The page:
The Personal Gain Index (U.S. Congress) is a two-part measurement that illustrates the extent to which members of the U.S. Congress have prospered during their tenure as public servants.
It consists of two different metrics:

PGI: Change in net worth

See also: Changes in Net Worth of U.S. Senators and Representatives (Personal Gain Index) and Net worth of United States Senators and Representatives
Net Worth Metric graphic.png

Based on congressional financial disclosure forms and calculations made available by OpenSecrets.org, Brady's net worth as of 2012 was estimated between $1,080,007 to $2,201,000. That averages to $1,640,503.50, which is lower than the average net worth of Democratic House members in 2012 of $5,700,168.36. Brady ranked as the 168th most wealthy representative in 2012.[53] Between 2004 and 2012, Brady‘s calculated net worth[54] increased by an average of 9 percent per year. Between 2004 and 2012, the average annual percentage increase for a member of Congress was 15.4 percent.[55]

Robert Brady Yearly Net Worth
YearAverage Net Worth
2004$971,132
2012$1,640,503
Growth from 2004 to 2012:69%
Average annual growth:9%[56]
Comparatively, the American citizen experienced a median yearly decline in net worth of -0.94%.[57]
The data used to calculate changes in net worth may include changes resulting from assets gained through marriage, inheritance, changes in family estates and/or trusts, changes in family business ownership and many other variables unrelated to a member's behavior in Congress.

PGI: Donation Concentration Metric

See also: The Donation Concentration Metric (U.S. Congress Personal Gain Index)

Filings required by the Federal Election Commission report on the industries that give to each candidate. Using campaign filings and information calculated by OpenSecrets.org, Ballotpedia calculated the percentage of donations by industry received by each incumbent over the course of his or her career (or 1989 and later, if elected prior to 1988). Brady received the most donations from individuals and PACs employed by the Lawyers/Law Firms industry. Comparatively, the top industry employer in Pennsylvania's 3rd Congressional District was Educational services, and health care and social assistance, according to a 2012 U.S. Census survey.[58]

From 1997-2014, 32.72 percent of Brady's career contributions came from the top five industries as listed below.[59]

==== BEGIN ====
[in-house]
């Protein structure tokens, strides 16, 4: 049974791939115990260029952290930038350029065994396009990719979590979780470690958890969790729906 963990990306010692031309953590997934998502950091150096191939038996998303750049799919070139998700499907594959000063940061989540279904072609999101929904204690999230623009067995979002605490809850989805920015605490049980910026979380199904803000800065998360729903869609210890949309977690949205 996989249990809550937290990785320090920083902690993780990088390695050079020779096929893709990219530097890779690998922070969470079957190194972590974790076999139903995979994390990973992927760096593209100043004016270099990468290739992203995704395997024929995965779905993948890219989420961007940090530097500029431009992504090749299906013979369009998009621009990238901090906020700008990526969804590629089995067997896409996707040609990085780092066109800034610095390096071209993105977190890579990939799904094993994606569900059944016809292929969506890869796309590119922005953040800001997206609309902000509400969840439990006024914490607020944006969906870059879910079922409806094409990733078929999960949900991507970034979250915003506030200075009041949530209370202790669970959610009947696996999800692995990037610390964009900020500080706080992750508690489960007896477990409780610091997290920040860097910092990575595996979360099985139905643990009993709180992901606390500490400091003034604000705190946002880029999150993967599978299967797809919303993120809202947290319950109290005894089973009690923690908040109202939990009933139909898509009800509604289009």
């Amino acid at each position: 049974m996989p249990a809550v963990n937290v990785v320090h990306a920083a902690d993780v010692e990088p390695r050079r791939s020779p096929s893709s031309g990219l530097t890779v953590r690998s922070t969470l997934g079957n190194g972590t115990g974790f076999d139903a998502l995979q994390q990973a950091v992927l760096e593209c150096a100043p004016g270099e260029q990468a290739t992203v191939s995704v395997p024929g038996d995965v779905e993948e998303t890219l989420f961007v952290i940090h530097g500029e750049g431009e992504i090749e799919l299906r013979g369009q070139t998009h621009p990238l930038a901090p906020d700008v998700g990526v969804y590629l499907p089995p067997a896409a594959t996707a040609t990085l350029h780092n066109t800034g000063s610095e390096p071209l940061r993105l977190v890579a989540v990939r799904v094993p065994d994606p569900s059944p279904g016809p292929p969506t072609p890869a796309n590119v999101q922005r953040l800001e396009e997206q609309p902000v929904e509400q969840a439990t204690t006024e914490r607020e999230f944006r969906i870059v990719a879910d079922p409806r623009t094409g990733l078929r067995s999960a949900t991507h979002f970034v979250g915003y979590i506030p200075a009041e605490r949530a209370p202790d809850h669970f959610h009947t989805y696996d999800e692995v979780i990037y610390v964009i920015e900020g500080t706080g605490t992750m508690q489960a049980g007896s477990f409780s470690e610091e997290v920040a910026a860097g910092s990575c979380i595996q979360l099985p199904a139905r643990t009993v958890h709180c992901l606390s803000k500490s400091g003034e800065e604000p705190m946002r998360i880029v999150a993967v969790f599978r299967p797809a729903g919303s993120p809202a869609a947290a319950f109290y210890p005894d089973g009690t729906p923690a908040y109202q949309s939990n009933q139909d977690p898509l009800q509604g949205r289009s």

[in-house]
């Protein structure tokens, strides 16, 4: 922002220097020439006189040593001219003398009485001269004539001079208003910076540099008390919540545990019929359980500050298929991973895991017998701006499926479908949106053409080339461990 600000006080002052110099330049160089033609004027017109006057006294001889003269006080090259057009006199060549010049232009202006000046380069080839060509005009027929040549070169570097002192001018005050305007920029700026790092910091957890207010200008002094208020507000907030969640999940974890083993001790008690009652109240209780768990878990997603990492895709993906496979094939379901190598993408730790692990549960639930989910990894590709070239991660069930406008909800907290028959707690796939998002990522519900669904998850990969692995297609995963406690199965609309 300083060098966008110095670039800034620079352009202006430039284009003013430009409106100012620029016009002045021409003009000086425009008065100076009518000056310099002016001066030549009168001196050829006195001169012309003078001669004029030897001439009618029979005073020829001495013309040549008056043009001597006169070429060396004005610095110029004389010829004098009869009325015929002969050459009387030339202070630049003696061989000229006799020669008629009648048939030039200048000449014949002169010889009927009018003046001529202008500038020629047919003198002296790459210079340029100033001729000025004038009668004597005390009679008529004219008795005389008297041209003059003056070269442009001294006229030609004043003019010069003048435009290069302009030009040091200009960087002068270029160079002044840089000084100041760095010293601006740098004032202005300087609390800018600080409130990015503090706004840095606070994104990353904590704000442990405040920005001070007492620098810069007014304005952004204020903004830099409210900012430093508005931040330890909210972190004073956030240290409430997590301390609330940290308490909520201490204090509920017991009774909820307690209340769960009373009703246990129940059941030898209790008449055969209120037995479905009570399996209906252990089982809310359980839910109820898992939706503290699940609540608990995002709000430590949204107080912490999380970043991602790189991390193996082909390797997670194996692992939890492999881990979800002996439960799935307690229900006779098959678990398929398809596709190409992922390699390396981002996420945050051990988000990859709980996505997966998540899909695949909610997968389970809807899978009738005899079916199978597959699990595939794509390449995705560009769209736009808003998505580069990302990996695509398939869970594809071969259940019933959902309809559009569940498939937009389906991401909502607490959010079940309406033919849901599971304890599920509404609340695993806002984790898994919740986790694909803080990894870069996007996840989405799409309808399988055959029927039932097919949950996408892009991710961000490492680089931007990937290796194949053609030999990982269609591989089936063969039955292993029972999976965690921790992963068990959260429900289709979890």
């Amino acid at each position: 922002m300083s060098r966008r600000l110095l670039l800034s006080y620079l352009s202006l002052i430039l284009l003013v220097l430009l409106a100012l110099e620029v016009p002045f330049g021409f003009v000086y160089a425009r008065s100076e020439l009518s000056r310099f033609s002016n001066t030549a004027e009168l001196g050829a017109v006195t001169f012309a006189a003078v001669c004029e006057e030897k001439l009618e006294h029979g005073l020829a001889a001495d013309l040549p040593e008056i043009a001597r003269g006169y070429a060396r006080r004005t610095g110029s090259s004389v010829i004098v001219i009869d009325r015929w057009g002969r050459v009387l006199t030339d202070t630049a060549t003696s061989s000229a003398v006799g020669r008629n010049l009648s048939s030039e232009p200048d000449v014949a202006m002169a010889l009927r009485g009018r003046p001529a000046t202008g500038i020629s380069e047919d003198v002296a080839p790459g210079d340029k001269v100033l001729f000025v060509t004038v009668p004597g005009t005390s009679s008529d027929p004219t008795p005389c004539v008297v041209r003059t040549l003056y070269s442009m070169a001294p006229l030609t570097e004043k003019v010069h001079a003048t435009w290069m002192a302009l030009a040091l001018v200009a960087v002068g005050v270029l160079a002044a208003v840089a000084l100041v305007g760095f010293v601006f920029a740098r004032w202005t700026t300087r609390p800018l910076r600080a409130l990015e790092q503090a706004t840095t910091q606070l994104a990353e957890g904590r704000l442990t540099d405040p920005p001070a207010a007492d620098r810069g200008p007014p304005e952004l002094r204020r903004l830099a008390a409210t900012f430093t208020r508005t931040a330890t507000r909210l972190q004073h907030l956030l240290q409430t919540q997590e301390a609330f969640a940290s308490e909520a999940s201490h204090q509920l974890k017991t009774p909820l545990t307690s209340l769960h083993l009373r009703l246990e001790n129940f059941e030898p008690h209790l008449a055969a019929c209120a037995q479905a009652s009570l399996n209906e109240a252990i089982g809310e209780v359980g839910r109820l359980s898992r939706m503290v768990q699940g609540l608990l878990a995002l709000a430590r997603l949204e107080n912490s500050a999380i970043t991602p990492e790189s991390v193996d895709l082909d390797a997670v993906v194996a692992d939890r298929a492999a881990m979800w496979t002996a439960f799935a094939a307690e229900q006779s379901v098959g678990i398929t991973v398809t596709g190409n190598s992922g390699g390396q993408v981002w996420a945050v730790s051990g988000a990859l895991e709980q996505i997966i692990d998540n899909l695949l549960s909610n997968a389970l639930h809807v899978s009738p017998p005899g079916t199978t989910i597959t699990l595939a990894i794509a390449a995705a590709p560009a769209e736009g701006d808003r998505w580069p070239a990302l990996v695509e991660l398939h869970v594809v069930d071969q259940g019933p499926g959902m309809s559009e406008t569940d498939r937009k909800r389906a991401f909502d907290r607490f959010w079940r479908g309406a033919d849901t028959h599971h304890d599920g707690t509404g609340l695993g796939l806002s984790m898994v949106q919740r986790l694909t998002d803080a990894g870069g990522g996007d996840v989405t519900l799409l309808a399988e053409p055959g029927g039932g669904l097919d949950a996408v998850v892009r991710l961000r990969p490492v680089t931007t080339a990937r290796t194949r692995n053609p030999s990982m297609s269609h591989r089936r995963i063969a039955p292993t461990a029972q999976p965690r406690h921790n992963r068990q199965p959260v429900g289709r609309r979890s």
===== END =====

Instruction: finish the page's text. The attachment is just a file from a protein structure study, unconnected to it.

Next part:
Donation Concentration Metric graphic.png
Robert Brady Campaign Contributions
Total Raised $6,041,870
Total Spent $5,183,144
Top industry in the districtEducational services, and health care and social assistance
Top five industries that contributed to campaign committee
Lawyers/Law Firms$711,580
Building Trade Unions$500,051
Industrial Unions$311,700
Transportation Unions$228,500
General Contractors$224,770
% total in top industry11.78%
% total in top two industries20.05%
% total in top five industries32.72%

Analysis

Ideology and leadership

See also: GovTrack's Political Spectrum & Legislative Leadership ranking

Based on an analysis of bill sponsorship by GovTrack, Brady was a "moderate Democratic follower" as of July 2014.[60] Brady was previously listed as a "rank-and-file Democrat" in June 2013.[61]

Like-minded colleagues

The website OpenCongress tracks the voting records of each member to determine with whom he or she votes most and least often. The results include a member from each party.[62]

Brady most often votes with:

Brady least often votes with:


Source: This graphic was generated by Find The Best.

Lifetime voting record

See also: Lifetime voting records of United States Senators and Representatives

According to the website GovTrack, Brady missed 513 of 11,230 roll call votes from May 1998 to July 2014. This amounts to 4.6 percent, which is worse than the median of 2.5 percent among the lifetime records of representatives currently serving as of July 2014.[63]

Congressional staff salaries

See also: Staff salaries of United States Senators and Representatives